Published Opinions (Posted 01/03/05 +)Published Opinions (Posted prior to 01/09/2009)Unpublished Opinions (11/10/2009 +)Unpublished Opinions (12/08/2008 – 11/10/2009)

Unpublished Opinions (Prior to 12/08/2008)

Federal Rules of Appellate Procedure (FRAP), Ninth Circuit Rules
Federal Trial Courts Opinions are not generally available online for free California Southern District (Federal Trial Court for San Diego), Local Court Rules
California – Highest court and appellate courts CA Supreme Court and Court of Appeals Opinions CA Rules of Court CA Statutes (Browse or Search) CA Code of Regulations (Browse or Search)
California – Trial Court (San Diego) Opinions are not generally available online for free San Diego County Superior Court Rules
San Diego County San Diego County Counsel Other San Diego County Government Documents (Not an exact analogous mapping onto Court Rules) County Ordinances Code of Administrative Ordinances & Code of Regulatory Ordinances
San Diego City City Attorney Legal OpinionsCity Attorney Memorandum of Law City Attorney Legal Documents (Not an exact analogous mapping onto Court Rules) City of San Diego Municipal CodeCity Council Resolutions and Ordinances Agency Resolutions and Ordinances

Roundup of viewpoints on the Debt Ceiling


Debt Deal: A Democrat’s Perspective (Audio) – August 1, 2011

Debt Deal: A Republican’s Perspective (Audio) – August 1, 2011

Debt Deal: The White House’s Perspective (Audio) – August 1, 2011

Carl ’60 Cent’ Kasell And The Debt Ceiling (Audio/Song) –

“NPR’s legendary newscaster Carl “60 Cent” Kasell explains everything…in a RAP!”

‘Satan Sandwich’: Cleaver Weighs In On Debt Deal (Audio) – August 2, 2011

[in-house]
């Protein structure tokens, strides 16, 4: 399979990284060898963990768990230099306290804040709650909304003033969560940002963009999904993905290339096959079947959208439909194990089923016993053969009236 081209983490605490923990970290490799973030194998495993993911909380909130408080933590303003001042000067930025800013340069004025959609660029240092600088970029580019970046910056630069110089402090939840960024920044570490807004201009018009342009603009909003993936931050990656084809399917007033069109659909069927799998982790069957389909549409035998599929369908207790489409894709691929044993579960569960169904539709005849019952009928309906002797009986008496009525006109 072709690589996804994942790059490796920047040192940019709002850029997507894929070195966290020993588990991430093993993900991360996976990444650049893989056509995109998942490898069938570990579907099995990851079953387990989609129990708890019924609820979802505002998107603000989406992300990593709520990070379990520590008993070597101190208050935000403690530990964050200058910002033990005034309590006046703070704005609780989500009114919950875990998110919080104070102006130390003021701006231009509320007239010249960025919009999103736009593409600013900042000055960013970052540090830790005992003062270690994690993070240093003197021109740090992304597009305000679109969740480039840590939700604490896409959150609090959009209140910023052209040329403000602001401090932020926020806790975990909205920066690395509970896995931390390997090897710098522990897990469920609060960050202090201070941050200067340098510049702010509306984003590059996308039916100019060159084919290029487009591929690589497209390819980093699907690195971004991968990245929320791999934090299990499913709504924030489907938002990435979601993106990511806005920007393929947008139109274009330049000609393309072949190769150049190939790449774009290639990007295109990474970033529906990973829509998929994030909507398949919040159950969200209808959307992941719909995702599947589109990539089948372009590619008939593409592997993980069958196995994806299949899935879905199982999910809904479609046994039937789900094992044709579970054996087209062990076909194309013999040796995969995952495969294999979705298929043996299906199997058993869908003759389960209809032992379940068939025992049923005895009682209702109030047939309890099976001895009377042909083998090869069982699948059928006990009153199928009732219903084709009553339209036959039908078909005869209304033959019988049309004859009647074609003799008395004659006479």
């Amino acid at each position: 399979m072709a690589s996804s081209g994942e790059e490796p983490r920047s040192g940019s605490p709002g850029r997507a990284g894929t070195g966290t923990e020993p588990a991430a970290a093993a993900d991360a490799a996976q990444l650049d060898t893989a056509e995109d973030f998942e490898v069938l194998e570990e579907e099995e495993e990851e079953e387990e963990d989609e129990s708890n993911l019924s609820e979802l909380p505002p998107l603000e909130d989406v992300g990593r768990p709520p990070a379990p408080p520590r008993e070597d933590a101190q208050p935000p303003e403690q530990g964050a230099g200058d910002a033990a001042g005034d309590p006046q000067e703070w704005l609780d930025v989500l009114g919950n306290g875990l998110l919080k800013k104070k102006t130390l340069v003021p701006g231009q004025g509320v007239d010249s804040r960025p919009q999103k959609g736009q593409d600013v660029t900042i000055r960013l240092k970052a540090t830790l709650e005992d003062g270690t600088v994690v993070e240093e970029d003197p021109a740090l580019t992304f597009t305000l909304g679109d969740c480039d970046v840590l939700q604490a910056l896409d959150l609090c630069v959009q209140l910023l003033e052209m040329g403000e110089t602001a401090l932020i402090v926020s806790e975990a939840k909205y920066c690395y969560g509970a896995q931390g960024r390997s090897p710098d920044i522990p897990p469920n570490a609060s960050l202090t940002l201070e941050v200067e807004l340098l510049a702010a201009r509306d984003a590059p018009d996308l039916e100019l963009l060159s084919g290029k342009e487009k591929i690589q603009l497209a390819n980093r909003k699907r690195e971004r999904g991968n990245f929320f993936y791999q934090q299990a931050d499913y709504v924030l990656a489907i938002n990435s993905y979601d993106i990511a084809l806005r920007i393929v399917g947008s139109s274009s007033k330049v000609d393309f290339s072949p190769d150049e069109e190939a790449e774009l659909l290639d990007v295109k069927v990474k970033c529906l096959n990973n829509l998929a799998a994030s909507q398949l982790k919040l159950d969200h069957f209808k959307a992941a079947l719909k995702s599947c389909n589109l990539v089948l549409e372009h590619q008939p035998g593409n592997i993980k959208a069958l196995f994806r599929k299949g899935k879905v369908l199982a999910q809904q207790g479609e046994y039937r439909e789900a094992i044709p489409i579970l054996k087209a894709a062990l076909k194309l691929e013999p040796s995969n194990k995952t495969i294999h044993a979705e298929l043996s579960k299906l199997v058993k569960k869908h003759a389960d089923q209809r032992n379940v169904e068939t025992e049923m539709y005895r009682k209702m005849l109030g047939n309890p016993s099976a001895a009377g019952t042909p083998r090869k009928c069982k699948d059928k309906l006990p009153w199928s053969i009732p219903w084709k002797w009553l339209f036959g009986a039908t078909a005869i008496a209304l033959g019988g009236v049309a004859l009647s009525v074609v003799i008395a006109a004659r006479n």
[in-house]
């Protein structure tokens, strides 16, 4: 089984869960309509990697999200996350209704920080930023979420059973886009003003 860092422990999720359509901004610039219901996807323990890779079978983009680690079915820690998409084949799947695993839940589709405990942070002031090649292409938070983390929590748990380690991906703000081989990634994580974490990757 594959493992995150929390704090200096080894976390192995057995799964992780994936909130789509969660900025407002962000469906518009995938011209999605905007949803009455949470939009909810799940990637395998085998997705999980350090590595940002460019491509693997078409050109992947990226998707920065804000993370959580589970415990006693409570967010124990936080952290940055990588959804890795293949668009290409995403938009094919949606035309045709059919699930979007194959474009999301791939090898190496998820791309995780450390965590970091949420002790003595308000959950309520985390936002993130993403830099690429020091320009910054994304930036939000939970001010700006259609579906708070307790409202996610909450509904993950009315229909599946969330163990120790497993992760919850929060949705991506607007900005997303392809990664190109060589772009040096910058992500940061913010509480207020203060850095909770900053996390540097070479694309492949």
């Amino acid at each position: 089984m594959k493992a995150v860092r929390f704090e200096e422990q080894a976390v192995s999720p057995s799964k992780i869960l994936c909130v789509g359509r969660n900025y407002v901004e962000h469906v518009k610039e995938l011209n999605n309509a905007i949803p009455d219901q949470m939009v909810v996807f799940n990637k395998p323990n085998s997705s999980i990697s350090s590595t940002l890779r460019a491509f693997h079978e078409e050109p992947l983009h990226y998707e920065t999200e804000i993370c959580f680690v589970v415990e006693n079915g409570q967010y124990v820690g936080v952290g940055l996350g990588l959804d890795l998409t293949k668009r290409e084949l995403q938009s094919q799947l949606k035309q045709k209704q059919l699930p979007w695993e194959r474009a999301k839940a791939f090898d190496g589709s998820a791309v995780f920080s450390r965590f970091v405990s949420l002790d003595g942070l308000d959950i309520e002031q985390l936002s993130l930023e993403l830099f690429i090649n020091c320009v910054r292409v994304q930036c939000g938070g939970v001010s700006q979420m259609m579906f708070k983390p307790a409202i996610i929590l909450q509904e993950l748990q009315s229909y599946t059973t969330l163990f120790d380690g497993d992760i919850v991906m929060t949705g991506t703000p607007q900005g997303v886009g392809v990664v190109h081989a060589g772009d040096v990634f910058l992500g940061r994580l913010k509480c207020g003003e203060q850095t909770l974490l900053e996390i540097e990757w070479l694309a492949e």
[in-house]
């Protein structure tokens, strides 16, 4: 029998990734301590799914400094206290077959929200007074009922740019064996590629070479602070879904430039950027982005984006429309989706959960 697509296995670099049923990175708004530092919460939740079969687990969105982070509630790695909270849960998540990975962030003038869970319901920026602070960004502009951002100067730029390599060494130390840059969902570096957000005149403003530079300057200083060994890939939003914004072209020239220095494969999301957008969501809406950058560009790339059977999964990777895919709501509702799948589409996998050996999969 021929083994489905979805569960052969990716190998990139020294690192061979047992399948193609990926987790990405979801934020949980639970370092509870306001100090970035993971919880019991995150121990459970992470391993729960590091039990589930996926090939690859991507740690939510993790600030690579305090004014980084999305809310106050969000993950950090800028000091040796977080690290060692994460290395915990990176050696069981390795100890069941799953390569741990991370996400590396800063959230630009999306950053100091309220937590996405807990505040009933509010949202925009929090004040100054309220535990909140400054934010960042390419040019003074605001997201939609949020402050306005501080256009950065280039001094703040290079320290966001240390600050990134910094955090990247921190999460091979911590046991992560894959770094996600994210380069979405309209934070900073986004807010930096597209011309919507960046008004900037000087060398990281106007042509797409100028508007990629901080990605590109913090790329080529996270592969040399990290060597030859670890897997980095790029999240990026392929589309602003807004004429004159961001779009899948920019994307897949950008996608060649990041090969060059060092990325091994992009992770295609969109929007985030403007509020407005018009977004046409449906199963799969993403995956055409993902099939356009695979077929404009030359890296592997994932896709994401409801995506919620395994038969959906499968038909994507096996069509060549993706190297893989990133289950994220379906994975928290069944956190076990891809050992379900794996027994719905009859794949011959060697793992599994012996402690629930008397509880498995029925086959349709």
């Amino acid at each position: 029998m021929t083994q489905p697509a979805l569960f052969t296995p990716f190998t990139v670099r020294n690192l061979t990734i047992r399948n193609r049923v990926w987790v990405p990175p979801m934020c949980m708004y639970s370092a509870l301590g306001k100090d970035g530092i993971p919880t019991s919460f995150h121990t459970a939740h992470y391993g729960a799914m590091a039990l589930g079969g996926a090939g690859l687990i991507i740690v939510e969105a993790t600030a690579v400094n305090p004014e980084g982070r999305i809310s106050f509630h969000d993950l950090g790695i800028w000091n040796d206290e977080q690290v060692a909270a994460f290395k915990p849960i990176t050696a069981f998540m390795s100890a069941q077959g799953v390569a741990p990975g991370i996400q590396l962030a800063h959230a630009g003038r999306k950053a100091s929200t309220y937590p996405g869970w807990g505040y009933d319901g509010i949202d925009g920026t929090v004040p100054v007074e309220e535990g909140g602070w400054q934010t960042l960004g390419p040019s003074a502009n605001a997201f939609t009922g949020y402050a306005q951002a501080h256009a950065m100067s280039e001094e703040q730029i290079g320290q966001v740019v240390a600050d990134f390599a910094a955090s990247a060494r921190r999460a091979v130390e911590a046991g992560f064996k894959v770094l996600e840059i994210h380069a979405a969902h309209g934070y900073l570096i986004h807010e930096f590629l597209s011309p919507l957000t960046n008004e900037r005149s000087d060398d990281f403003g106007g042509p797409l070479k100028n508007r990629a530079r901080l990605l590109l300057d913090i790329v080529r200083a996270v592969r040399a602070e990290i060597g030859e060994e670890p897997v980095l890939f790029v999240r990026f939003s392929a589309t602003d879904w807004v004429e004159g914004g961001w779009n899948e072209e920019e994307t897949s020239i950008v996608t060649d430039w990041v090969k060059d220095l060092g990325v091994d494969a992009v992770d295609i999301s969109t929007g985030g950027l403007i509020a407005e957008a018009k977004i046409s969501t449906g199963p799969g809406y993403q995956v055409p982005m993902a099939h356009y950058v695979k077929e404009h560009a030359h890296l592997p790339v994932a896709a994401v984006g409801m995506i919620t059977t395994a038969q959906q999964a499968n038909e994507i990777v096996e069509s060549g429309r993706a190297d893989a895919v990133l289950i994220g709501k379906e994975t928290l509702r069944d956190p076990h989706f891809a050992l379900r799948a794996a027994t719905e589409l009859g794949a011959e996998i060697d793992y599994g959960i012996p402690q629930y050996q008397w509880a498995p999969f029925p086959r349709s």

Path Ahead For Debt Legislation Remains Uncertain by David Welna (Audio) – August 1, 2011

Debt Agreement Is An Answer But No Solution? by NPR Staff (Audio) – August 1, 2011

After Debt Deal, The Tea Party Has Staying Power by Liz Halloran – August 3, 2011

Prawfs Blawg

Can the Fed Use its Over-Draft Power to Get Around the Debt Ceiling? – Friday, July 29, 2011

Volokh Conspiracy

Natelson on the 14th Amendment and the debt ceiling  David Kopel  August 1, 2011 8:13 pm

Blog post referring to an audio Podcast

Whom Should the Treasury Department Pay First?  Russell Korobkin  July 29, 2011 12:46 pm


George Washington on the Debt Ceiling Crisis – Jason Mazzone (Monday, August 01, 2011)

Lessons From the States on the Debt Ceiling Crisis – Guest Blogger David Super  (Friday, July 29, 2011)

Becker-Posner Blog

The Depression, the Deficit Debacle, and the Debt-Ceiling Crisis—Posner 08/01/2011

Virtual Library Cat’s Eye View

News and Views from Ernster, the Deane Law Library Virtual Cat.

Debt Ceiling, Explained  –  Saturday, July 30, 2011

Los Angeles Times Debt Ceiling News

Wall Street Journal Debt Ceiling News

Mail Online Could this be the end of America’s economic supremacy? By Dominic  Sandbrook